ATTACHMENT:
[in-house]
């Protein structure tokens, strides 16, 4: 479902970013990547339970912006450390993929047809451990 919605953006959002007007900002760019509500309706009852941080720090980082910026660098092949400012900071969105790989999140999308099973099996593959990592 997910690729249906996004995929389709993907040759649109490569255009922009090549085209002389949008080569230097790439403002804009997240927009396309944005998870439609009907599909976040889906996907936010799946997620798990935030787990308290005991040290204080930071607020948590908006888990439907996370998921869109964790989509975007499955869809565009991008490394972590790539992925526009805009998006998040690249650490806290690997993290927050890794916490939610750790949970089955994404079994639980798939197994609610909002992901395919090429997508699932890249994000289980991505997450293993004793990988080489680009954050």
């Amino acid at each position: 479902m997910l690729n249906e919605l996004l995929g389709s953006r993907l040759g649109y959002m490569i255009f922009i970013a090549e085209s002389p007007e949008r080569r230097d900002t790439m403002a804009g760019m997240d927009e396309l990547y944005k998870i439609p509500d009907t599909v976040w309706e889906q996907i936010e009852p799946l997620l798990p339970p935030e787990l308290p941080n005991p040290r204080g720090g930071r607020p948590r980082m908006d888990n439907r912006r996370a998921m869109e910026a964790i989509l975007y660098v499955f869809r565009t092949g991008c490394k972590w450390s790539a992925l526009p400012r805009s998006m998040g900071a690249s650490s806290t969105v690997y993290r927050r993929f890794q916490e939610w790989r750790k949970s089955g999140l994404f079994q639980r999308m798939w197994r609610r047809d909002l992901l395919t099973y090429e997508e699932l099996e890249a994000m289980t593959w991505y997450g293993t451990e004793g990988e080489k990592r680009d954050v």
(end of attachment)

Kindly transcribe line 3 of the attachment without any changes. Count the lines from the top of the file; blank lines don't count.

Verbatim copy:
């Amino acid at each position: 479902m997910l690729n249906e919605l996004l995929g389709s953006r993907l040759g649109y959002m490569i255009f922009i970013a090549e085209s002389p007007e949008r080569r230097d900002t790439m403002a804009g760019m997240d927009e396309l990547y944005k998870i439609p509500d009907t599909v976040w309706e889906q996907i936010e009852p799946l997620l798990p339970p935030e787990l308290p941080n005991p040290r204080g720090g930071r607020p948590r980082m908006d888990n439907r912006r996370a998921m869109e910026a964790i989509l975007y660098v499955f869809r565009t092949g991008c490394k972590w450390s790539a992925l526009p400012r805009s998006m998040g900071a690249s650490s806290t969105v690997y993290r927050r993929f890794q916490e939610w790989r750790k949970s089955g999140l994404f079994q639980r999308m798939w197994r609610r047809d909002l992901l395919t099973y090429e997508e699932l099996e890249a994000m289980t593959w991505y997450g293993t451990e004793g990988e080489k990592r680009d954050v």